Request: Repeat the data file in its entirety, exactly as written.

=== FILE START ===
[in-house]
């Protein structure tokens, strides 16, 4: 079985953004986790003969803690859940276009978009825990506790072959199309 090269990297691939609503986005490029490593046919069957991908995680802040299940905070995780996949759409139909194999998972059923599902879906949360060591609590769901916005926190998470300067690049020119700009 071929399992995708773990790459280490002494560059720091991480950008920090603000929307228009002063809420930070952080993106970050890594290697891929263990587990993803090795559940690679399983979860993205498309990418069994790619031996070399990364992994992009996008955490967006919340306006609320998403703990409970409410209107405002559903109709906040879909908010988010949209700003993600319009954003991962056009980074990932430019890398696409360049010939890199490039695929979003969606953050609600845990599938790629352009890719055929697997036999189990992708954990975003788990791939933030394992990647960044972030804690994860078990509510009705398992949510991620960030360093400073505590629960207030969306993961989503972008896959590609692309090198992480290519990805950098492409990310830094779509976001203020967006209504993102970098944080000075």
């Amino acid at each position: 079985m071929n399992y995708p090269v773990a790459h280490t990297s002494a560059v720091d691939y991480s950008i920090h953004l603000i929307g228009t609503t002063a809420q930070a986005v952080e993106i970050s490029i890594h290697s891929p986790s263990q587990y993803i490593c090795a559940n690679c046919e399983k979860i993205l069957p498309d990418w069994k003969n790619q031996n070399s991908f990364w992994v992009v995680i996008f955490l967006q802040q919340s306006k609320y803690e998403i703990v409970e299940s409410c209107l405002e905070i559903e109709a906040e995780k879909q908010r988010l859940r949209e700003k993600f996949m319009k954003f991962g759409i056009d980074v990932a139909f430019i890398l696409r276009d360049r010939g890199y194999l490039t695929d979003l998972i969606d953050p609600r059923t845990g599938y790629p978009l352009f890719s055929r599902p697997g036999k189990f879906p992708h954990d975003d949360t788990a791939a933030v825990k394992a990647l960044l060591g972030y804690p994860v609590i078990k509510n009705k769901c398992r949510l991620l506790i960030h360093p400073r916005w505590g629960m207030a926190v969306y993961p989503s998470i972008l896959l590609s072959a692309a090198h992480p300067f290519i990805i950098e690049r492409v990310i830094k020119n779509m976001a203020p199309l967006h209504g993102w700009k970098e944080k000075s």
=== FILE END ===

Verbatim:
[in-house]
């Protein structure tokens, strides 16, 4: 079985953004986790003969803690859940276009978009825990506790072959199309 090269990297691939609503986005490029490593046919069957991908995680802040299940905070995780996949759409139909194999998972059923599902879906949360060591609590769901916005926190998470300067690049020119700009 071929399992995708773990790459280490002494560059720091991480950008920090603000929307228009002063809420930070952080993106970050890594290697891929263990587990993803090795559940690679399983979860993205498309990418069994790619031996070399990364992994992009996008955490967006919340306006609320998403703990409970409410209107405002559903109709906040879909908010988010949209700003993600319009954003991962056009980074990932430019890398696409360049010939890199490039695929979003969606953050609600845990599938790629352009890719055929697997036999189990992708954990975003788990791939933030394992990647960044972030804690994860078990509510009705398992949510991620960030360093400073505590629960207030969306993961989503972008896959590609692309090198992480290519990805950098492409990310830094779509976001203020967006209504993102970098944080000075």
């Amino acid at each position: 079985m071929n399992y995708p090269v773990a790459h280490t990297s002494a560059v720091d691939y991480s950008i920090h953004l603000i929307g228009t609503t002063a809420q930070a986005v952080e993106i970050s490029i890594h290697s891929p986790s263990q587990y993803i490593c090795a559940n690679c046919e399983k979860i993205l069957p498309d990418w069994k003969n790619q031996n070399s991908f990364w992994v992009v995680i996008f955490l967006q802040q919340s306006k609320y803690e998403i703990v409970e299940s409410c209107l405002e905070i559903e109709a906040e995780k879909q908010r988010l859940r949209e700003k993600f996949m319009k954003f991962g759409i056009d980074v990932a139909f430019i890398l696409r276009d360049r010939g890199y194999l490039t695929d979003l998972i969606d953050p609600r059923t845990g599938y790629p978009l352009f890719s055929r599902p697997g036999k189990f879906p992708h954990d975003d949360t788990a791939a933030v825990k394992a990647l960044l060591g972030y804690p994860v609590i078990k509510n009705k769901c398992r949510l991620l506790i960030h360093p400073r916005w505590g629960m207030a926190v969306y993961p989503s998470i972008l896959l590609s072959a692309a090198h992480p300067f290519i990805i950098e690049r492409v990310i830094k020119n779509m976001a203020p199309l967006h209504g993102w700009k970098e944080k000075s």